As multiple Division I men’s basketball coaches have remarked this season, recruiting has turned into a year-round job. For Binghamton’s coaching staff, the trend is no different.

With two scholarships vacated after the transfers of guard Jordan Reed and forward Nick Madray, head coach Tommy Dempsey was able to sign on two recruits in the past two weeks. The first to sign was Everson Davis, a combo guard out of New Jersey. Then, last Wednesday, Bucknell transfer guard J.C. Show signed with the Bearcats. Show will have to redshirt the 2015-16 season due to NCAA transfer rules, but will have three years of eligibility remaining after that.

Davis signed his National Letter of Intent on April 20. The 6-foot-3 point guard gone shooting guard played for the Peddie School in Hightstown, New Jersey and made first-team All-Mid-Atlantic Prep League in the 2014-15 season. He averaged 15.2 points per game as a senior at Peddie, including 1.7 made 3s across 24 games. Davis also received offers from University of Tennessee and Tennessee Temple University.

Show signed his National Letter of Intent to play for Binghamton last Wednesday after receiving his release from Bucknell the day before. In 34 games for the Bison in 2014-15, the 6-foot-2 guard averaged 6.9 points and 1.6 rebounds in 18.3 minutes per contest. He shot 39.5 percent from the floor and 36.6 percent from 3-point range, and was a 71.4 percent free-throw shooter.

Prior to his debut year at Bucknell, the Clarks Summit native was named Pennsylvania “Mr. Basketball” and Gatorade Pennsylvania Player of the Year in 2014, his senior season playing at Abington Heights. Show is the high school’s all-time leading scorer after recording 1,950 career points.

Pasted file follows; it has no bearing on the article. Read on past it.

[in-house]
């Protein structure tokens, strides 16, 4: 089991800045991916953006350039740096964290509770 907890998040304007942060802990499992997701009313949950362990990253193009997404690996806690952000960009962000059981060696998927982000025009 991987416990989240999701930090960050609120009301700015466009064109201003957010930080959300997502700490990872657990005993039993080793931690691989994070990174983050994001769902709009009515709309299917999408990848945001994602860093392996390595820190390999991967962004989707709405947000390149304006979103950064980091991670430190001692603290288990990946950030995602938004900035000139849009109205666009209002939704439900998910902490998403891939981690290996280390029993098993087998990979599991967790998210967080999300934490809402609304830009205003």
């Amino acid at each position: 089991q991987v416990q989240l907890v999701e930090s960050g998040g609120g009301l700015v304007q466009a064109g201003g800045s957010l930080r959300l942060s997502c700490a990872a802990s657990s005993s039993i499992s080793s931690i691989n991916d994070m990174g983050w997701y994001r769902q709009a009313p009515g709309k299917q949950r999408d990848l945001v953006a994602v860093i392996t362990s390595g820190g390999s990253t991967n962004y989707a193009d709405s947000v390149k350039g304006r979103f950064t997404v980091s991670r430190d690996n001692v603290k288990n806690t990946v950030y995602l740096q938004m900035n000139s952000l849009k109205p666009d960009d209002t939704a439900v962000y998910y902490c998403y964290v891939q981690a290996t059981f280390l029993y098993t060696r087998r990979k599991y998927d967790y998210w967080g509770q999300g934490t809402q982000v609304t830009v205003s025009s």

So Binghamton picked up two solid guards in the offseason, presumably working to replace former star Jordan Reed, who was granted his release from the program on Dec. 5. But Binghamton doesn’t have a gaping hole in its one and two (and even three) spots like it does in other roles.

Primarily, BU has made no headway in replacing 6-foot-9 stretch four Madray. The big man out of Mississagua, Ontario, was granted his release from the program on April 13 and announced via Twitter his commitment to Eastern Michigan University on April 29. While the Bearcats still have 6-foot-9 freshman sharpshooter Dusan Perovic and will benefit from incoming freshman Thomas Bruce — a 6-foot-8 rim protector who signed his NLI in November — BU was the worst shooting team in one of the most obscure conferences at the Division I level.

Binghamton trailed the America East with 39.6 percent shooting from the floor and averaged a second-worst 57.7 points per contest en route to a 6-26 finish, 5-11 in conference play. Of course, worth mention is that both Madray and Perovic suffered season-ending injuries in late December and early January, respectively, and Reed — the team’s leading scorer the past two seasons — played in just five games. For Perovic, before tearing his ACL in practice, the Montenegrin was the team’s leading scorer. He was shooting a team-best 44.2 percent from the field and 45.3 percent from beyond the arc. Those numbers are better than Madray’s were.

Defense produces offense, as some saying somewhere goes, and Binghamton has fielded good defense. However, the Bearcats will need to utilize a variety of shooting means and not score just in transition or off the dribble if the team wants to take the next step.

One of the Bearcats’ biggest weaknesses this season was their inability to break out of a scoring drought. With opponents able to crowd the paint and oversize them (Binghamton’s roster is gratuitous in listing so many players at 6-foot-6), the team needs more guys who can post up and also stretch the floor.

The Bearcats will clearly have the option to go small. If Perovic recovers adequately and if Bruce is the low-post scoring, shot-swatting player that he’s made out to be, then Binghamton will have the capacity to go relatively large, too. Unfortunately, without another actual big man to back up either one of them, injury could plague the Bearcats for yet another year.

Fortunately for fans, Binghamton should have one more scholarship to offer. And with the recruiting season spanning four seasons nowadays, and over 600 transfers so far this year (according to ESPN’s Jeff Goodman), it shouldn’t be too problematic to pick someone up.